JDate – Yes, I’m including an online dating website as one of the best in Jewish education for the decade. JDate has 650,000 members worldwide making it a substantial community. While it may not be a traditional education website, its members learn a lot about Judaism while searching for their potential mate. It also forces many unaffiliated Jews to feel connected with a Jewish community, and to consider their own Jewishness (and their future Jewishness). It also helps “strengthen the Jewish community and ensure that Jewish traditions are sustained for generations to come” more than most educational initiatives.
Pro-Israel Groups – I’m always amazed at the level of involvement so many unaffiliated Jews have with organizations like AIPAC and StandWithUs. These groups are committed to educating the Jewish community about Israel’s history, culture, people, and politics, as well as its struggle to survive.
Jewish Service Learning – The past decade was all about a new form of tikkun olam. More Jews than ever combined Jewish learning with a zeal for pursuing justice. This one-two punch caused organizations like AJWS, Jewish Funds for Justice, and Avodah to flourish. Jews were able to apply their Torah learning to real life situations (business ethics to the Enron and Madoff scandals, ethical kashrut to the Rubashkin/Agriprocessors debacle, pursuing global justice to Darfur, pikuach nefesh to post-9/11 security systems, etc.).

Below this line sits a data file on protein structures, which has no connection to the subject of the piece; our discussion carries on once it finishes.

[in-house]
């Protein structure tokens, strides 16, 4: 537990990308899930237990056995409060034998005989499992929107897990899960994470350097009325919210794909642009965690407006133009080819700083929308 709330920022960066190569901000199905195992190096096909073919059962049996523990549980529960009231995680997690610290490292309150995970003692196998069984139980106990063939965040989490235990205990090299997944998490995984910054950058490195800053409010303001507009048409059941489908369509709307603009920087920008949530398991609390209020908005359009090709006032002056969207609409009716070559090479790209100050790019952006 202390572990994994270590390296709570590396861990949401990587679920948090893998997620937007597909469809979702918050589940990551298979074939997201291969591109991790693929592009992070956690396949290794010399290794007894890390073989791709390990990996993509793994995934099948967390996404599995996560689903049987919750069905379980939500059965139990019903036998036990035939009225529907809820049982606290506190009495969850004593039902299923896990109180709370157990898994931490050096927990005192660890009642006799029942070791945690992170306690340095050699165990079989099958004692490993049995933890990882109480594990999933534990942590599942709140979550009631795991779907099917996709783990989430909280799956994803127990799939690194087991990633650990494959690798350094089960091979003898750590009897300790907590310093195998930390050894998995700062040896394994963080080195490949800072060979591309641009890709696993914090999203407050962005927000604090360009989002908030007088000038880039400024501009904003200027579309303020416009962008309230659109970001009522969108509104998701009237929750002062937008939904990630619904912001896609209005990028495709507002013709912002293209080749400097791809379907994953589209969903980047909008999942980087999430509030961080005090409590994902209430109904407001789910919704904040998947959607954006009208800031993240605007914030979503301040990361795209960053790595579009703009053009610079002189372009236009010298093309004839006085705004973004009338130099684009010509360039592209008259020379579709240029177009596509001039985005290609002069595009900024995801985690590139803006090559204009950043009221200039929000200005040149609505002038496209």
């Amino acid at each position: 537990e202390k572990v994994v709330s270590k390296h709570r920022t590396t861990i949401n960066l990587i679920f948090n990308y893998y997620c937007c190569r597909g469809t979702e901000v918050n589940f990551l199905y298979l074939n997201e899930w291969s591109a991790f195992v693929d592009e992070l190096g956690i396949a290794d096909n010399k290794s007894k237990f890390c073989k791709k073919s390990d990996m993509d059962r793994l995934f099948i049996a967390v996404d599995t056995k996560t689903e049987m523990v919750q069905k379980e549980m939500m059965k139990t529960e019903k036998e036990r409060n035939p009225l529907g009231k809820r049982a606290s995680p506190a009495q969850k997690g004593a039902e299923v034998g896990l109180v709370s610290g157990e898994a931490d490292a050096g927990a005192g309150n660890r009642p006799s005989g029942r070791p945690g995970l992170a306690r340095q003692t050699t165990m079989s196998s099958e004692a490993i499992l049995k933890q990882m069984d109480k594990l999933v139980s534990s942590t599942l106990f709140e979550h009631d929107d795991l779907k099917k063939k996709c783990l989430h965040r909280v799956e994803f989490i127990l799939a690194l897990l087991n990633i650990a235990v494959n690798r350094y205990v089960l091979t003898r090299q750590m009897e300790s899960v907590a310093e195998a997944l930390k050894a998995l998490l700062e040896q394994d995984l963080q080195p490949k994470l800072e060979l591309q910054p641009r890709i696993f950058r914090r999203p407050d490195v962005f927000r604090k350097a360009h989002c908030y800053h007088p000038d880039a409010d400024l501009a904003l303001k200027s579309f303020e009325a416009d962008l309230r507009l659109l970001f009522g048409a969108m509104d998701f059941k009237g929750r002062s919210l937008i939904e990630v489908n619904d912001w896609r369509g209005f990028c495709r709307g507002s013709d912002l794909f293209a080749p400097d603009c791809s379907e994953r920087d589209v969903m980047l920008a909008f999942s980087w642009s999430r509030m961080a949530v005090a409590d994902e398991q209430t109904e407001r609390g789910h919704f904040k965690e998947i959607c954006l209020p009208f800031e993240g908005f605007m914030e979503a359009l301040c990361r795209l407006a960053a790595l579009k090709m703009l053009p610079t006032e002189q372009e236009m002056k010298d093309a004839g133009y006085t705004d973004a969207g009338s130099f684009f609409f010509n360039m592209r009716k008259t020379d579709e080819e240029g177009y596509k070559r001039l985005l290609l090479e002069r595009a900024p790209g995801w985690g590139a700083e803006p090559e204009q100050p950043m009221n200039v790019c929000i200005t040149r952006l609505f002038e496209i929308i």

Inclusion – Gay rights in the Jewish community came about through education. The Boston-based Keshet discovered new ways to educate the community about GLBT inclusion, while a gay Orthodox rabbi came out of the closet to help create and promote a film about homosexuality in the Orthodox world. The Conservative movement’s seminaries opened their doors to gays and lesbians, and the decade ended with the majority of Reform and Conservative rabbis willing to perform commitment ceremonies for same sex couples.
Informal Ed – In each decade, JCCs and Hillels have had to adapt to new trends. These are the community centers for the Jewish people and thus, have to offer everything the Jewish community seeks — whether in the suburbs, the city, or on campus. Learning Torah with a local rabbi under the same roof you can practice Yoga, swim laps, send your toddler to pre-school or your teen to high school, have a Kosher lunch meeting, go to the theater, and rally for Israel is truly impressive. It’s possible that our JCCs are the most underrated educational agency in our Jewish community.